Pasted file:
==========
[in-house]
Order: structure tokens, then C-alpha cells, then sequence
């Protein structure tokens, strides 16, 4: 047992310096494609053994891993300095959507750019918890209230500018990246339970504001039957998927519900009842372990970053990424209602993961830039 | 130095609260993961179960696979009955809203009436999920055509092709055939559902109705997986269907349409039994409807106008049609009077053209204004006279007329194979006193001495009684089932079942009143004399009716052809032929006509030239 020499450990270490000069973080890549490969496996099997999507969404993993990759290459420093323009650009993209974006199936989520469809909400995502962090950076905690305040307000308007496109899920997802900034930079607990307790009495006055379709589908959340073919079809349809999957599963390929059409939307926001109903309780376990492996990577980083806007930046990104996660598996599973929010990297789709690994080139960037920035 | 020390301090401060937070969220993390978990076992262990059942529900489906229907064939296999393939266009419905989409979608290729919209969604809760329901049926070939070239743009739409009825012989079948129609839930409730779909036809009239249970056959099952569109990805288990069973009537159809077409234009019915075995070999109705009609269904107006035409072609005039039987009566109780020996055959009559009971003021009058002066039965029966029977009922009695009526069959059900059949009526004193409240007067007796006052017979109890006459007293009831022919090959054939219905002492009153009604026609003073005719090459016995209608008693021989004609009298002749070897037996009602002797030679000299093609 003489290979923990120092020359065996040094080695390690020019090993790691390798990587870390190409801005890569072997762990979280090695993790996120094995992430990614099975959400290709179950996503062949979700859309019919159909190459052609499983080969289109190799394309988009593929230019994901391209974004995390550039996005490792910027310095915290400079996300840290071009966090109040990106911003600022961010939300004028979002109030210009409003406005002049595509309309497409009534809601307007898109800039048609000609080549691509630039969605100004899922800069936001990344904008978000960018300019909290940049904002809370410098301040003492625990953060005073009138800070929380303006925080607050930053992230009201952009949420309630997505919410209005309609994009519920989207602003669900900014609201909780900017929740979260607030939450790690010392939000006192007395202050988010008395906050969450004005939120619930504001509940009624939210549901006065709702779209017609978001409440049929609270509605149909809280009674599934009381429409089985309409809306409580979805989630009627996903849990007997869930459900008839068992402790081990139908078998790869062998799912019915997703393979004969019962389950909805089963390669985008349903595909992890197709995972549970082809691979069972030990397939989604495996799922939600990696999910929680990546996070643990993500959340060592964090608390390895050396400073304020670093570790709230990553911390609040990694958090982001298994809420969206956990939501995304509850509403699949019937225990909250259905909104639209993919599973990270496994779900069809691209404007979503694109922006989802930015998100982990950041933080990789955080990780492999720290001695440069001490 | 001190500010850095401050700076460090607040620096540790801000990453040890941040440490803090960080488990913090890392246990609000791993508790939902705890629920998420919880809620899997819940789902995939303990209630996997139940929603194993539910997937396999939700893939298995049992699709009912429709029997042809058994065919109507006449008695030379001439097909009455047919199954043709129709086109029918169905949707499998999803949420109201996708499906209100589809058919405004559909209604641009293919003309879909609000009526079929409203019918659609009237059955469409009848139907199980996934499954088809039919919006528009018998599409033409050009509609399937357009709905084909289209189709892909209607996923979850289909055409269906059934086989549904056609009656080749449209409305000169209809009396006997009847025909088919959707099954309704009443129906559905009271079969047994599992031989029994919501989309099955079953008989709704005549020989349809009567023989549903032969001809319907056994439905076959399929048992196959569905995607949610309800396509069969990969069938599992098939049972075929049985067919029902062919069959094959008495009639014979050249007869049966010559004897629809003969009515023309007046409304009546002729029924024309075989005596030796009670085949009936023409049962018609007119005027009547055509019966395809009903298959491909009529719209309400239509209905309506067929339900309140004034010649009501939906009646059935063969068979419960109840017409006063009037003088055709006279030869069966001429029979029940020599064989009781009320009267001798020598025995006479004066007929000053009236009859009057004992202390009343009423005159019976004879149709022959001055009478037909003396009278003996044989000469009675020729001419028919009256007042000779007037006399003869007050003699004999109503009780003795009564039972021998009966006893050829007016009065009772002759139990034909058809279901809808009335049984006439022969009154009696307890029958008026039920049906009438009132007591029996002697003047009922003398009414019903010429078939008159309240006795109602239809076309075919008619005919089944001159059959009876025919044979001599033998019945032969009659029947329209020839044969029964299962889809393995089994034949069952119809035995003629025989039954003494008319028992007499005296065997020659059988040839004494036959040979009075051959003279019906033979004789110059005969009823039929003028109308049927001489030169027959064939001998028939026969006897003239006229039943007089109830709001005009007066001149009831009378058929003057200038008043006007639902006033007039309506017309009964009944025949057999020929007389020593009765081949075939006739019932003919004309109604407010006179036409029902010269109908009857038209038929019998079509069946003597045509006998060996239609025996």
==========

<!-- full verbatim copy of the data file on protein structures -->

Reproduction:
[in-house]
Order: structure tokens, then C-alpha cells, then sequence
């Protein structure tokens, strides 16, 4: 047992310096494609053994891993300095959507750019918890209230500018990246339970504001039957998927519900009842372990970053990424209602993961830039 | 130095609260993961179960696979009955809203009436999920055509092709055939559902109705997986269907349409039994409807106008049609009077053209204004006279007329194979006193001495009684089932079942009143004399009716052809032929006509030239 020499450990270490000069973080890549490969496996099997999507969404993993990759290459420093323009650009993209974006199936989520469809909400995502962090950076905690305040307000308007496109899920997802900034930079607990307790009495006055379709589908959340073919079809349809999957599963390929059409939307926001109903309780376990492996990577980083806007930046990104996660598996599973929010990297789709690994080139960037920035 | 020390301090401060937070969220993390978990076992262990059942529900489906229907064939296999393939266009419905989409979608290729919209969604809760329901049926070939070239743009739409009825012989079948129609839930409730779909036809009239249970056959099952569109990805288990069973009537159809077409234009019915075995070999109705009609269904107006035409072609005039039987009566109780020996055959009559009971003021009058002066039965029966029977009922009695009526069959059900059949009526004193409240007067007796006052017979109890006459007293009831022919090959054939219905002492009153009604026609003073005719090459016995209608008693021989004609009298002749070897037996009602002797030679000299093609 003489290979923990120092020359065996040094080695390690020019090993790691390798990587870390190409801005890569072997762990979280090695993790996120094995992430990614099975959400290709179950996503062949979700859309019919159909190459052609499983080969289109190799394309988009593929230019994901391209974004995390550039996005490792910027310095915290400079996300840290071009966090109040990106911003600022961010939300004028979002109030210009409003406005002049595509309309497409009534809601307007898109800039048609000609080549691509630039969605100004899922800069936001990344904008978000960018300019909290940049904002809370410098301040003492625990953060005073009138800070929380303006925080607050930053992230009201952009949420309630997505919410209005309609994009519920989207602003669900900014609201909780900017929740979260607030939450790690010392939000006192007395202050988010008395906050969450004005939120619930504001509940009624939210549901006065709702779209017609978001409440049929609270509605149909809280009674599934009381429409089985309409809306409580979805989630009627996903849990007997869930459900008839068992402790081990139908078998790869062998799912019915997703393979004969019962389950909805089963390669985008349903595909992890197709995972549970082809691979069972030990397939989604495996799922939600990696999910929680990546996070643990993500959340060592964090608390390895050396400073304020670093570790709230990553911390609040990694958090982001298994809420969206956990939501995304509850509403699949019937225990909250259905909104639209993919599973990270496994779900069809691209404007979503694109922006989802930015998100982990950041933080990789955080990780492999720290001695440069001490 | 001190500010850095401050700076460090607040620096540790801000990453040890941040440490803090960080488990913090890392246990609000791993508790939902705890629920998420919880809620899997819940789902995939303990209630996997139940929603194993539910997937396999939700893939298995049992699709009912429709029997042809058994065919109507006449008695030379001439097909009455047919199954043709129709086109029918169905949707499998999803949420109201996708499906209100589809058919405004559909209604641009293919003309879909609000009526079929409203019918659609009237059955469409009848139907199980996934499954088809039919919006528009018998599409033409050009509609399937357009709905084909289209189709892909209607996923979850289909055409269906059934086989549904056609009656080749449209409305000169209809009396006997009847025909088919959707099954309704009443129906559905009271079969047994599992031989029994919501989309099955079953008989709704005549020989349809009567023989549903032969001809319907056994439905076959399929048992196959569905995607949610309800396509069969990969069938599992098939049972075929049985067919029902062919069959094959008495009639014979050249007869049966010559004897629809003969009515023309007046409304009546002729029924024309075989005596030796009670085949009936023409049962018609007119005027009547055509019966395809009903298959491909009529719209309400239509209905309506067929339900309140004034010649009501939906009646059935063969068979419960109840017409006063009037003088055709006279030869069966001429029979029940020599064989009781009320009267001798020598025995006479004066007929000053009236009859009057004992202390009343009423005159019976004879149709022959001055009478037909003396009278003996044989000469009675020729001419028919009256007042000779007037006399003869007050003699004999109503009780003795009564039972021998009966006893050829007016009065009772002759139990034909058809279901809808009335049984006439022969009154009696307890029958008026039920049906009438009132007591029996002697003047009922003398009414019903010429078939008159309240006795109602239809076309075919008619005919089944001159059959009876025919044979001599033998019945032969009659029947329209020839044969029964299962889809393995089994034949069952119809035995003629025989039954003494008319028992007499005296065997020659059988040839004494036959040979009075051959003279019906033979004789110059005969009823039929003028109308049927001489030169027959064939001998028939026969006897003239006229039943007089109830709001005009007066001149009831009378058929003057200038008043006007639902006033007039309506017309009964009944025949057999020929007389020593009765081949075939006739019932003919004309109604407010006179036409029902010269109908009857038209038929019998079509069946003597045509006998060996239609025996």